For most of us, we don’t hear these messages on any regular basis. We don’t hear messages of love enough. Whether we are dealing with depression or not. There are many who cater to the love outside, but there are few who are willing to love the people in front of them. People are complicated. There are people in the world who never hear kind words from anyone.

I am saddened beyond grief that a man who brought so much joy to the world has now become the poster-child for suicide prevention. But, as someone who has lived silently as someone actively struggling for suicide prevention, I can tell you that we, as a people, just don’t love each other enough for the world to hold all of us.

I mean this in the kindest way possible, even though it’s shitty: There are those of us in the world who won’t survive this time and place because it is too much to get through. I am heart-broken, like so many, about Robin Williams’ suicide. But unlike many, I completely understand it. I get it. I respect it. And I can’t blame him. I can’t even say that I’m surprised about the circumstances surrounding his death. He goes, like so many before him, carrying the art he could no longer burden, to his grave. May his sweet, sweet soul now rest in peace.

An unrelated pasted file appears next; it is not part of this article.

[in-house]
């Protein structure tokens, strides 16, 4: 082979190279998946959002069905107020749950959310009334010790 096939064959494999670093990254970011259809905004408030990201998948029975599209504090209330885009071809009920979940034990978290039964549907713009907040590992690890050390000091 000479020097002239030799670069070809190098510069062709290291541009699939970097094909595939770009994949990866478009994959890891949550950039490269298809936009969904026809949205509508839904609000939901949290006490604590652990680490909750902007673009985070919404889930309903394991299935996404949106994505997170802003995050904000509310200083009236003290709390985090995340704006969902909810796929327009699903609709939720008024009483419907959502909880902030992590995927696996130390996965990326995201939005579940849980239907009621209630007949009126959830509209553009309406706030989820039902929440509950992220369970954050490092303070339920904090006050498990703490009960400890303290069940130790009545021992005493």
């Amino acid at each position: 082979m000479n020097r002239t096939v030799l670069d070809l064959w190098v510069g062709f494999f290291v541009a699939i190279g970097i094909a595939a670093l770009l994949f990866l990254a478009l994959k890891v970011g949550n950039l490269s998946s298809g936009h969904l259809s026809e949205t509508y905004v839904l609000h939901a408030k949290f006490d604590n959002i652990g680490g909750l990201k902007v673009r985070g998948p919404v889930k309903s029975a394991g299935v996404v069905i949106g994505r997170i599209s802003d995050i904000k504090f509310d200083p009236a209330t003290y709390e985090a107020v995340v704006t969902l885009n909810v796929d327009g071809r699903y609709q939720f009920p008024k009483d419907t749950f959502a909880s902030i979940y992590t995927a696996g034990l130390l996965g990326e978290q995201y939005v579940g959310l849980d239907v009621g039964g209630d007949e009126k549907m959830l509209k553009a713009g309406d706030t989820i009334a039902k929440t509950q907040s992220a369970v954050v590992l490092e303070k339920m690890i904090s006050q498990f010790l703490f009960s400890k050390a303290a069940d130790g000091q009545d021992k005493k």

And for the rest of us?

A good friend of mine, who has suffered from severe depression for many years, explained her outward dismay by saying, “They keep saying that ‘it gets better…’” She trailed off with a pregnant pause. The truth is that, for many of us, it will never get better. It just gets different. And all we can hope for is that we lived the best we could. I think of Sean Maguire, Robin Williams’ role in Good Will Hunting.